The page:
When I first moved into my new apartment, I noticed a leak at the base of the toilet, but unable to communicate with my landlord (who speaks only Spanish), there wasn’t much I could do about it. After being here a few weeks, I was without water and I thought that it had been turned off due to some construction work on the street. After two days, I was starting to stink and I was getting desperate. I was standing at the front door when I heard the sound of running water. When I opened the door, I saw the landlord watering the lawn. I immediately went out to the railing and yelled out: “Geraldo, no agua.” When he heard me, he looked shocked and hurriedly put the hose down. He came upstairs and when he got to the front of my apartment, he bent down, and that’s when I noticed 8 taps on the ground, two in front of each apartment. He turned one on and motioned for me to turn on a tap on my sink, which yielded water immediately. I looked at him and thought: “You bugger! You turned off my water.” After that, the water wars began in earnest. Rather than fixing my toilet, he’d turn the water off. At one point, I showed him the leak and he sealed the base of the toilet with mortar, but the leak continued, as did the water wars. He’d turn off my water and I’d turn it back on.
A further complication was the plumbing. The pre-Hispanic plumbing won’t tolerate toilet paper and clogs easily, hence the small waste paper basket beside the toilets in homes and restaurants. Even a decent dump will clog it. One strategy is to flush as you go, but that’s a bit uncomfortable.
Back to the water wars. One day, I was attempting to take a nap, when I heard a donging sound, followed by the sound of running water. I thought: “It sounds like it’s coming from inside, but it must be outside.” Still, the sound continued and I went into my washroom to investigate. Water was pouring out of huge crack at the back of the tank and sloshing all over the floor. Fortunately, the room is sloped towards a drain in the shower, otherwise I’d have had a flooded apartment. I quickly turned off the water, then, armed with my Spanish dictionary, went to find the landlord. When I spoke to him, he gave me a 10 gallon bucket (to flush the toilet) and let me know that I’d get a replacement. But I thought: “Hey, this is Mexico.” I was dreading the manana effect, but as luck would have it, a new toilet arrived the next day and was installed two days later. Now I have a dry floor and the water wars have (thankfully) receded into history.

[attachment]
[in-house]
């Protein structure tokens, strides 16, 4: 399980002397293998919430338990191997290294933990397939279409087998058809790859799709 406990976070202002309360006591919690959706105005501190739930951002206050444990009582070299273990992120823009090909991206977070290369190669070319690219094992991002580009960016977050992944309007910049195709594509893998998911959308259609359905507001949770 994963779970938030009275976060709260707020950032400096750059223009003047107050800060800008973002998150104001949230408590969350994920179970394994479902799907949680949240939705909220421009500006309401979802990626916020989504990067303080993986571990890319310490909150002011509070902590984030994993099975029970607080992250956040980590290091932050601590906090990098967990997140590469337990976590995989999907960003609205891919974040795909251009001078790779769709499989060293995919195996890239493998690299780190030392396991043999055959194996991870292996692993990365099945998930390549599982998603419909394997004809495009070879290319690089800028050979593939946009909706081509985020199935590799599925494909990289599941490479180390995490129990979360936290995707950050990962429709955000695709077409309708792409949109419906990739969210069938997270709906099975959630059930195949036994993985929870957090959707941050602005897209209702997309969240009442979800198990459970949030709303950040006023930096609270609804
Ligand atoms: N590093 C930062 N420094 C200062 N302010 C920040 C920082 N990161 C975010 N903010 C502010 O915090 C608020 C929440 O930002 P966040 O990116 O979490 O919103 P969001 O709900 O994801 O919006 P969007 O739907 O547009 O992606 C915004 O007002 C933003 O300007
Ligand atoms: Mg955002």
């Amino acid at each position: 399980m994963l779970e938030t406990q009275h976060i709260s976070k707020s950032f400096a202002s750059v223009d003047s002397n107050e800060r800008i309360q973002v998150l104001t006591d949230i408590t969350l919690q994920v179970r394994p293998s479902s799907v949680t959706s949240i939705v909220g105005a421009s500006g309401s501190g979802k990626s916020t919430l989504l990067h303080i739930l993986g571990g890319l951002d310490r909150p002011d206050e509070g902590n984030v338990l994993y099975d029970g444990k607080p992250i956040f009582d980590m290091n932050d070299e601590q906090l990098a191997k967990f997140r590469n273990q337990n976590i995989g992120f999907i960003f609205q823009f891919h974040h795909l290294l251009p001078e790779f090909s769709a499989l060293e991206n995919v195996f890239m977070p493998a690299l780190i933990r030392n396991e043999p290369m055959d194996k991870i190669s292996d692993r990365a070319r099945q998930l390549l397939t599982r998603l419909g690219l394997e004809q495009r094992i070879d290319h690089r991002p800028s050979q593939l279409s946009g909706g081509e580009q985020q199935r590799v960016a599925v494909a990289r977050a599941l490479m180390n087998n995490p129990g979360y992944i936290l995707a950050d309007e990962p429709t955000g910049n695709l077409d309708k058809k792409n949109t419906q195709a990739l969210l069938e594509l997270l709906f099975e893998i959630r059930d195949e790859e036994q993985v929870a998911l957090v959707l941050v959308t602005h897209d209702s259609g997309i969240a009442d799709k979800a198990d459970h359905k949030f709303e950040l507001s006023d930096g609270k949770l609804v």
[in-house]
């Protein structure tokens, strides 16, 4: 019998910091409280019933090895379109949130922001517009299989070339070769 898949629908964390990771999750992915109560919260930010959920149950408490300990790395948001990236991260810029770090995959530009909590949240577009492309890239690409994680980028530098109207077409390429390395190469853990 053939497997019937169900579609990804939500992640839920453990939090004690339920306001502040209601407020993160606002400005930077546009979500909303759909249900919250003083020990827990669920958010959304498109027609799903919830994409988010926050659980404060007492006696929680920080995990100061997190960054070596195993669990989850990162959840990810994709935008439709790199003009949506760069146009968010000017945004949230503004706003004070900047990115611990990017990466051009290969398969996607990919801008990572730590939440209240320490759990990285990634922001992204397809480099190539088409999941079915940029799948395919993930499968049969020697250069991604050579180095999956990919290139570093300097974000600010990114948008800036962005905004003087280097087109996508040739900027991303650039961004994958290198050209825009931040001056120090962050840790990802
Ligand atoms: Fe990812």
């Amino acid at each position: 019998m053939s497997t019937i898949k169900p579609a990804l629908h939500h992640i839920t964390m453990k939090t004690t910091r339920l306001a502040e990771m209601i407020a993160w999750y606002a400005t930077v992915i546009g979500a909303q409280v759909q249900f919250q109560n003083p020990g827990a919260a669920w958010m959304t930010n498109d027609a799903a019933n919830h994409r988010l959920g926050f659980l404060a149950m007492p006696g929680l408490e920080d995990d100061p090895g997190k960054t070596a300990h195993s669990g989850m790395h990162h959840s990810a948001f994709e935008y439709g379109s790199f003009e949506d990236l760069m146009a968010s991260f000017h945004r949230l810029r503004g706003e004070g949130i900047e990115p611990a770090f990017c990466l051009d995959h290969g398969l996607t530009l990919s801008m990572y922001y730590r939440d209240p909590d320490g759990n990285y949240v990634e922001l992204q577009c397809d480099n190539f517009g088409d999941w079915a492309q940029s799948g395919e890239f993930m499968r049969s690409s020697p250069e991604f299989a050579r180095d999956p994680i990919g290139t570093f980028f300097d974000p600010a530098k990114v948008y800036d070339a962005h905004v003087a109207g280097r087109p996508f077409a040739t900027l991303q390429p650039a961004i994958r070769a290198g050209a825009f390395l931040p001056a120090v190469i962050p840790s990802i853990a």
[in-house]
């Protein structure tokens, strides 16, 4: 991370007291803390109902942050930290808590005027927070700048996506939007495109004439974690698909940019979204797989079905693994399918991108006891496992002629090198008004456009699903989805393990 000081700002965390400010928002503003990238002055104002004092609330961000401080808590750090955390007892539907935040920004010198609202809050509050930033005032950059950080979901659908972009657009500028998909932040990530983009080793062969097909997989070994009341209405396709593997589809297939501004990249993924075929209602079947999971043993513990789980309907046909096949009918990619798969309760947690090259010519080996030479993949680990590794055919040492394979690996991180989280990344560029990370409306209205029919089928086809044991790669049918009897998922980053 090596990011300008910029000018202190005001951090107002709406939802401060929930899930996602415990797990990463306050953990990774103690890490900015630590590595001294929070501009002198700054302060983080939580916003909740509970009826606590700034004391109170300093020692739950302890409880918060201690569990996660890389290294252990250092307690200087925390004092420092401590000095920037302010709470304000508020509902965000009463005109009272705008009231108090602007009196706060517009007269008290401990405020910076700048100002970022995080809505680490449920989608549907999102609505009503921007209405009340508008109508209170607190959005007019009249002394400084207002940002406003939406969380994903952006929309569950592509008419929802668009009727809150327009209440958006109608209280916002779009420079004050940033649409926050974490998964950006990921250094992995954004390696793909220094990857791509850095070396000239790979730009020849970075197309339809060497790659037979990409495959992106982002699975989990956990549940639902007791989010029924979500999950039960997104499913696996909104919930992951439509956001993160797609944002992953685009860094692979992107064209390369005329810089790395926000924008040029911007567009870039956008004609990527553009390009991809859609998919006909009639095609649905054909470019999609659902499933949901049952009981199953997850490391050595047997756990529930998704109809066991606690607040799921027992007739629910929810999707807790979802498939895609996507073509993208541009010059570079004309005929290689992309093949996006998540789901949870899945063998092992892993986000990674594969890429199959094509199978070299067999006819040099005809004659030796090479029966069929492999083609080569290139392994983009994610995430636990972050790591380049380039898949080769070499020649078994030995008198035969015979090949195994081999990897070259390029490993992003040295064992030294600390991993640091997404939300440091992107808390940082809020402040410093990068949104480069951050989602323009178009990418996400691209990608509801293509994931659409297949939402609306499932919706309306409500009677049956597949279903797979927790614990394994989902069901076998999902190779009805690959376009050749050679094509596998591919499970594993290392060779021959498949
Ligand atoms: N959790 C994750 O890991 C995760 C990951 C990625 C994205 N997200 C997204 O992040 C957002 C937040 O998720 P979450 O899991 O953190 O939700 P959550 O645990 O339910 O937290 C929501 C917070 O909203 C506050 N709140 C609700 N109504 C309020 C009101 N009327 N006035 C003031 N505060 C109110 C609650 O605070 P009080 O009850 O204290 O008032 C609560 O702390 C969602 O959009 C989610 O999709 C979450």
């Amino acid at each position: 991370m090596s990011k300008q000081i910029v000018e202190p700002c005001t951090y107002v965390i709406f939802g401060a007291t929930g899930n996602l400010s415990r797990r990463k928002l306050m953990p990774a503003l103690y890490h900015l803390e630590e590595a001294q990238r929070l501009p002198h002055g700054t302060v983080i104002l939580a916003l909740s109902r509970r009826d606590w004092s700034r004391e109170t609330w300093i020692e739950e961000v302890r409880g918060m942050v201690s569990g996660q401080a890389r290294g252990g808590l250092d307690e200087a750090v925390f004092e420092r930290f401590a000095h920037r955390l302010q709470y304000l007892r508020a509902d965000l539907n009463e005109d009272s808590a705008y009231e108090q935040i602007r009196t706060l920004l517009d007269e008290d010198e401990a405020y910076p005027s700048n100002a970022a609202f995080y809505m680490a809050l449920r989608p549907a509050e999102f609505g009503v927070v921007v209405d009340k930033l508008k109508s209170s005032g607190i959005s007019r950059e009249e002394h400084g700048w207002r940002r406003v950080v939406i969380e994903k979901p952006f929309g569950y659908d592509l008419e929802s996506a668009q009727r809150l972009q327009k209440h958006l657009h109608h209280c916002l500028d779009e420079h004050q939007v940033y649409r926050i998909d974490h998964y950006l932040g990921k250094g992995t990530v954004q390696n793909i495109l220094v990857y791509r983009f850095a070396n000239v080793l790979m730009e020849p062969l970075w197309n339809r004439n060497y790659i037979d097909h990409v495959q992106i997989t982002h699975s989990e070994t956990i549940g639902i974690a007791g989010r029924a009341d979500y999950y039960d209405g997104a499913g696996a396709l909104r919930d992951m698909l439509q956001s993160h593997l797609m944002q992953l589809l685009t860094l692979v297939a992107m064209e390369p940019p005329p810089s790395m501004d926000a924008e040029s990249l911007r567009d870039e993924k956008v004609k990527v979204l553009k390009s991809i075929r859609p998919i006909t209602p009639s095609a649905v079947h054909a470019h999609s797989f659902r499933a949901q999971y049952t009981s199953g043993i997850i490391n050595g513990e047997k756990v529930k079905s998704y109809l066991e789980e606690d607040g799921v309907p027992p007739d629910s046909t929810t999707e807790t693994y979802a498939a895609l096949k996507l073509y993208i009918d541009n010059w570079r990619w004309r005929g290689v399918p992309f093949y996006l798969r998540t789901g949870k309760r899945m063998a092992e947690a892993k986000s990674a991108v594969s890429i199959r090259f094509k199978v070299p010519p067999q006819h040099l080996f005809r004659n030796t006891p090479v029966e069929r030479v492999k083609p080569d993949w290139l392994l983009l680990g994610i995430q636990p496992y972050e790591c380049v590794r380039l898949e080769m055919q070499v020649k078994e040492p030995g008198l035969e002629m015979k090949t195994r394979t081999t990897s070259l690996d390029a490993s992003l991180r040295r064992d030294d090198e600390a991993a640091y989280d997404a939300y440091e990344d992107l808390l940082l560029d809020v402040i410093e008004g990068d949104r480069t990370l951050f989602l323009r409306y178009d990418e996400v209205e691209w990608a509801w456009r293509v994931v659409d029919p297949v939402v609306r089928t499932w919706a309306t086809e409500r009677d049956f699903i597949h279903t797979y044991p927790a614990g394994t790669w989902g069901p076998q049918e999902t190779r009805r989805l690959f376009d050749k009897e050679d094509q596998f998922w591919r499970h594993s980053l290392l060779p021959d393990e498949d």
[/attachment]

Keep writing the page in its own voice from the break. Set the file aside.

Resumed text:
Laundry from the local laundromat. Many apartments don’t have laundry facilities. As a result, there are little laundromats all over the place, where they do your laundry for a small fee. (To elaborate, this package weighed 3.5 kilos and I was charged $35.00 pesos, about $4.00 in Canadian funds – a great deal, in my opinion.)
One of the infamous Mexican locks, as seen from within my apartment. They seem a bit bizarre, but once you get used to them, you discover that they’re amazingly effective.
A sampling of the shelving in my apartment (but it’s hard to complain as I pay only $2,850.00 pesos per month – about $320.00 Canadian).
My hi-tech shower. It worked, but barely. Several of the holes were clogged, creating an uneven stream of water.
Quick! What do these sinks have in common?
Only one tap works; the one that delivers hot water hasn’t been connected with the steel sink above. When you do find hot water in apartments, it’s usually only in the shower (some places don’t have hot water at all, not even in the showers). Apparently, hot water is considered a luxury in Mexico, but many new dwellings have it.
I truly enjoyed your descriptions and photos of your apartment. I know the place well, as I lived around the corner for as much time as I could stand (3 months). The noise and fumes from the highway drove me away. But I just loved the little old gentleman who (maybe?) was your landlord. I went by the place several times every day when I walked the dog or wandered down to Mary Paz for supplies. The old gent and his wife (?) always has an enthusiastic “buenas dias!” for me. And the folks at the Chaca Chaca laundry were so very good to me too. I still take my laundry there even though I live near the Decameron now.
Are you still in Bucerias? Or have you moved on? In perusing your other Bucerias pages, it seems they are a little dated, but no less enjoyable. It was great to see another person’s view of settling in to this odd little town!